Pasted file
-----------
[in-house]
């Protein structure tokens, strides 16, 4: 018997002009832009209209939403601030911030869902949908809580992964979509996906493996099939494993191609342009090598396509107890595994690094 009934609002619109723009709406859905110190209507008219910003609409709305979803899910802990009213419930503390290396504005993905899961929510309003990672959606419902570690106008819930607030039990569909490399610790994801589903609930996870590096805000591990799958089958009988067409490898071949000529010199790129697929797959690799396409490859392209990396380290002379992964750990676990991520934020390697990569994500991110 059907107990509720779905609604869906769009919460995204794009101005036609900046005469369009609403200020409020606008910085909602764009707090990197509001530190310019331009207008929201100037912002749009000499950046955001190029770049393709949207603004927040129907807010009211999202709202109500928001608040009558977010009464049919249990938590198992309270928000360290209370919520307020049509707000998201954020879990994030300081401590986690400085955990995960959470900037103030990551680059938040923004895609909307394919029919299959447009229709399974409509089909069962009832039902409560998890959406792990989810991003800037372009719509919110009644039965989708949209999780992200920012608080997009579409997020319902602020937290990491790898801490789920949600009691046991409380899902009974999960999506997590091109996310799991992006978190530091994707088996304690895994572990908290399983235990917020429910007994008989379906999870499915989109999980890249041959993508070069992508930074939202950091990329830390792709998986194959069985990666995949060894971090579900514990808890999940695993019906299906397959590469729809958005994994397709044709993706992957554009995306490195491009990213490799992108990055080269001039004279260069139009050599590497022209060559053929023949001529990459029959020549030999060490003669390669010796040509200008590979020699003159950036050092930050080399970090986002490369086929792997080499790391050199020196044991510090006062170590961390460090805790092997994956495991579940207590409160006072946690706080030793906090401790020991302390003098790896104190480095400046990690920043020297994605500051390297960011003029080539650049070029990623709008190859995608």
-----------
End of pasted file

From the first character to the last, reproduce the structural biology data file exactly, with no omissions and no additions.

[in-house]
């Protein structure tokens, strides 16, 4: 018997002009832009209209939403601030911030869902949908809580992964979509996906493996099939494993191609342009090598396509107890595994690094 009934609002619109723009709406859905110190209507008219910003609409709305979803899910802990009213419930503390290396504005993905899961929510309003990672959606419902570690106008819930607030039990569909490399610790994801589903609930996870590096805000591990799958089958009988067409490898071949000529010199790129697929797959690799396409490859392209990396380290002379992964750990676990991520934020390697990569994500991110 059907107990509720779905609604869906769009919460995204794009101005036609900046005469369009609403200020409020606008910085909602764009707090990197509001530190310019331009207008929201100037912002749009000499950046955001190029770049393709949207603004927040129907807010009211999202709202109500928001608040009558977010009464049919249990938590198992309270928000360290209370919520307020049509707000998201954020879990994030300081401590986690400085955990995960959470900037103030990551680059938040923004895609909307394919029919299959447009229709399974409509089909069962009832039902409560998890959406792990989810991003800037372009719509919110009644039965989708949209999780992200920012608080997009579409997020319902602020937290990491790898801490789920949600009691046991409380899902009974999960999506997590091109996310799991992006978190530091994707088996304690895994572990908290399983235990917020429910007994008989379906999870499915989109999980890249041959993508070069992508930074939202950091990329830390792709998986194959069985990666995949060894971090579900514990808890999940695993019906299906397959590469729809958005994994397709044709993706992957554009995306490195491009990213490799992108990055080269001039004279260069139009050599590497022209060559053929023949001529990459029959020549030999060490003669390669010796040509200008590979020699003159950036050092930050080399970090986002490369086929792997080499790391050199020196044991510090006062170590961390460090805790092997994956495991579940207590409160006072946690706080030793906090401790020991302390003098790896104190480095400046990690920043020297994605500051390297960011003029080539650049070029990623709008190859995608």